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Cameron Falls runs black with soot and charred debris in Waterton Lakes National Park in Alberta. Image: Kaleigh Watson
As climate change lengthens wildfire season, government officials are being faced with a growing threat: ash and fire debris contaminating public drinking water supplies. As the Colorado Sun explained, “Forests, grasslands and other areas that supply drinking water to hundreds of millions of people are increasingly vulnerable to fire due in large part to hotter, drier weather that has extended fire seasons, and more people moving into those areas, where they can accidentally set fires.”
But even if you don’t live in an area that’s readily threatened by wildfires, your water may still be at risk: more than 60% of the water supply for the world’s 100 largest cities originates in fire-prone watersheds — and countless smaller communities also rely on surface water in vulnerable areas.
What’s Going On: When rains come after a wildfire, they can help spread pollution. According to the Colorado Sun,
When rain does fall, it can be intense, dumping a lot of water in a short period of time, which can quickly erode denuded slopes and wash huge volumes of ash, sediment and debris into crucial waterways and reservoirs.
Besides reducing the amount of water available, the runoff also can introduce pollutants, as well as nutrients that create algae blooms.
As YaleE360 noted, the effect of major wildfires on drinking water supplies can be severe: as evidenced by fires that burned upstream of places such as Fort McMurray in Canada in 2016; Denver and Fort Collins, Colorado in 2002 and 2012; and Canberra, Australia in 2003. Water treatment plants in those places were overwhelmed by sedimentation, dissolved organic carbon, and chemicals that were released by fire.
In fact, fires in the Australian city of Canberra in 2003 caused the quality of water to become so poor that the city of Canberra was forced to build a new water treatment plant.
The Science: YaleE360 explained that one of the biggest concerns is the dissolved organic carbon that is released by wildfires. When mixed with the chlorine that is used to treat water, it can produce carcinogens that most treatment plant technicians don’t have the expertise to manage.
Additionally, as NBC News explained, when homes are engulfed by wildfires insulation, roofing and home furnishings release toxins as they go up in flames, creating new sources of water contamination.
In addition to releasing toxins into the water supply, fires kill healthy tree roots. Without the roots, contaminating sediment and ash are flushed by rain into the reservoirs, rivers and lakes that supply cities with drinkable water.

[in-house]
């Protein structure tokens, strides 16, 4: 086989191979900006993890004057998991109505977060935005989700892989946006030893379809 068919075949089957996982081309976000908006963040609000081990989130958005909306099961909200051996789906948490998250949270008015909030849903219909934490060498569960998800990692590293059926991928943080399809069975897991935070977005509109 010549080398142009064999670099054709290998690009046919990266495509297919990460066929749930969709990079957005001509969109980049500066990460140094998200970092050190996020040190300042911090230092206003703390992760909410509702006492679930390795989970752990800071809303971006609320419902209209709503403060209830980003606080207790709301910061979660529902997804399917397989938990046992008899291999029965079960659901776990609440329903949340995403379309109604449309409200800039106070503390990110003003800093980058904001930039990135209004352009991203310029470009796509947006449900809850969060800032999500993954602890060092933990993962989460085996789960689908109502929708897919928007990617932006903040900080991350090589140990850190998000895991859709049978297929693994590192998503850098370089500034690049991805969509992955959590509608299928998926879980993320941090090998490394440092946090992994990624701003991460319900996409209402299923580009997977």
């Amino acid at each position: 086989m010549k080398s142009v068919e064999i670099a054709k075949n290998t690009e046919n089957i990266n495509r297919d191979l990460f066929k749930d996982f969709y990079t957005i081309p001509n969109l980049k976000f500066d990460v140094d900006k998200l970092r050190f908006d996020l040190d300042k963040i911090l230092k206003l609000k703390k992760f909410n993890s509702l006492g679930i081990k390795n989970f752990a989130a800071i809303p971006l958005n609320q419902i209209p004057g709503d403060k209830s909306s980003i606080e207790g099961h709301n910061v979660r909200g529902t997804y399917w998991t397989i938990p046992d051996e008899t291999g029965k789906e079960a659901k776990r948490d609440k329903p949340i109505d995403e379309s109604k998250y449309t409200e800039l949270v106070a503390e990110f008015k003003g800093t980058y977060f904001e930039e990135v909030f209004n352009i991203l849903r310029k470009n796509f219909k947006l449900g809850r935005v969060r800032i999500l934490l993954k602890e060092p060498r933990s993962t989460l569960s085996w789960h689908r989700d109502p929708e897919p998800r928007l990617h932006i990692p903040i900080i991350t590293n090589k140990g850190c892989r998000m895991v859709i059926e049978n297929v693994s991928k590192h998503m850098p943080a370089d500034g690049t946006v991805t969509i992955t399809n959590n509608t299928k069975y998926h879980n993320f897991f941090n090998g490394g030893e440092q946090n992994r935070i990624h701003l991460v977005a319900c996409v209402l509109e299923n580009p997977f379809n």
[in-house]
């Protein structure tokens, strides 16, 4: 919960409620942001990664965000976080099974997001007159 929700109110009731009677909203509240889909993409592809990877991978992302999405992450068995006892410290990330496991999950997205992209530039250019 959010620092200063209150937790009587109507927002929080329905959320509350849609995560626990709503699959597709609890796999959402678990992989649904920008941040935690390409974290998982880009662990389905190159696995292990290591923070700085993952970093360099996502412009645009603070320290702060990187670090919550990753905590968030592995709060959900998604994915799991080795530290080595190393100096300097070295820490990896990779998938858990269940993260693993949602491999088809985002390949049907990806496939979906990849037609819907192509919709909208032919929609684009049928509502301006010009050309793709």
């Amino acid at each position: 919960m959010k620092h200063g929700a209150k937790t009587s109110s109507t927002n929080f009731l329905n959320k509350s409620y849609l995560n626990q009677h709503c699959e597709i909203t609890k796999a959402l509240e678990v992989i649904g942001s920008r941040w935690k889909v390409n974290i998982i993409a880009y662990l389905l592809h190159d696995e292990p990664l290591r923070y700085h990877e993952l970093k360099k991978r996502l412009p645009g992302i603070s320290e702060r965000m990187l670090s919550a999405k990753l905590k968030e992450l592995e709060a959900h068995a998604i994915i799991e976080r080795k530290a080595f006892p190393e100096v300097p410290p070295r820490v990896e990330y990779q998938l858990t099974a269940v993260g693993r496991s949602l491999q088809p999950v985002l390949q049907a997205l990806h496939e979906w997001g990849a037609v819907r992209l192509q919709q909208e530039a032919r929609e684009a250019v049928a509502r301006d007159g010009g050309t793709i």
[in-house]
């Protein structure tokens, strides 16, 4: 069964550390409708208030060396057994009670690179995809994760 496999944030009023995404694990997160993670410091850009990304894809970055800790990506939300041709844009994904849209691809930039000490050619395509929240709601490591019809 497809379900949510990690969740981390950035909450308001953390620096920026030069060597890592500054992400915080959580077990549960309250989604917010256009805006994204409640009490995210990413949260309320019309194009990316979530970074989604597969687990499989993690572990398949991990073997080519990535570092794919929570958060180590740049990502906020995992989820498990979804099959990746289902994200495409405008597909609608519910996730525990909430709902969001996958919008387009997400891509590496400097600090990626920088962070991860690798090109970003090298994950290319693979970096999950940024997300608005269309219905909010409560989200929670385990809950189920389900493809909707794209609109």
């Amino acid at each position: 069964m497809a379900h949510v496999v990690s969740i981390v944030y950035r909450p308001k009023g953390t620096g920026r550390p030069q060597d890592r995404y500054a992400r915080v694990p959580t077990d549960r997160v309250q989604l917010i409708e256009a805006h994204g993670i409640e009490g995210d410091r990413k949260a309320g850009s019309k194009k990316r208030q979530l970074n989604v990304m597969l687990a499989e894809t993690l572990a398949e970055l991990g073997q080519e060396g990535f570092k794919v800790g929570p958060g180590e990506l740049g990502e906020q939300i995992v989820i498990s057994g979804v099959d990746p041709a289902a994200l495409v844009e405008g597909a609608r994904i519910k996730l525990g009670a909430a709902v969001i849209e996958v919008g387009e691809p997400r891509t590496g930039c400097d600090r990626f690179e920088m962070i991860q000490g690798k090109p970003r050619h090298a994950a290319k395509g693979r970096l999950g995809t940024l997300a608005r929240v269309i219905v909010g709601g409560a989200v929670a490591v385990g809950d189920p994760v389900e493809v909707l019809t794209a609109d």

Why This Matters: This is yet another side effect of climate change that we’re going to have to grapple with. In Western states especially, where water is already a precious resource, threats to drinking water have officials increasingly worried. We need all lawmakers, but especially those representing states (and nations) that experience wildfires, to acknowledge the threat of climate change and commit to comprehensive adaptation and mitigation efforts. For instance, Colorado Senator Cory Gardner (who has only a 10% lifetime score from the LCV) is up for reelection this year and while he plans to run on his environmental record, he’s rarely voted in favor of stringent measures to limit emissions–seems like some serious cognitive dissonance.
Good News: The Australian wildfires have brought a series of devastating news but firefighters were able to save an ancient grove of trees that predates the dinosaurs.
by Amy Lupica, ODP Staff Writer While all eyes were on Texas last month, another part of the U.S. has been dealing with its own water crisis. Parts of Jackson, Mississippi have been without water for almost 3 weeks after cold weather swept through the region. Thousands of people, predominantly people of color, have been impacted by the shortage […]
While more than one million Texans are still living without running water, Democratic lawmakers and advocates across the nation are urging President Biden to back a water infrastructure bill that would commit $35 billion to update and climate-proof the nation’s water infrastructure.
Why This Matters: The Guardian reports that a majority of water and waste systems in the U.S. are unprepared to deal with the increasing impacts of climate change.
Why This Matters: The states failed to reach a water compact more than a decade ago — now they have nowhere else to go but the Supreme Court, which has “original jurisdiction” over a dispute between two states.
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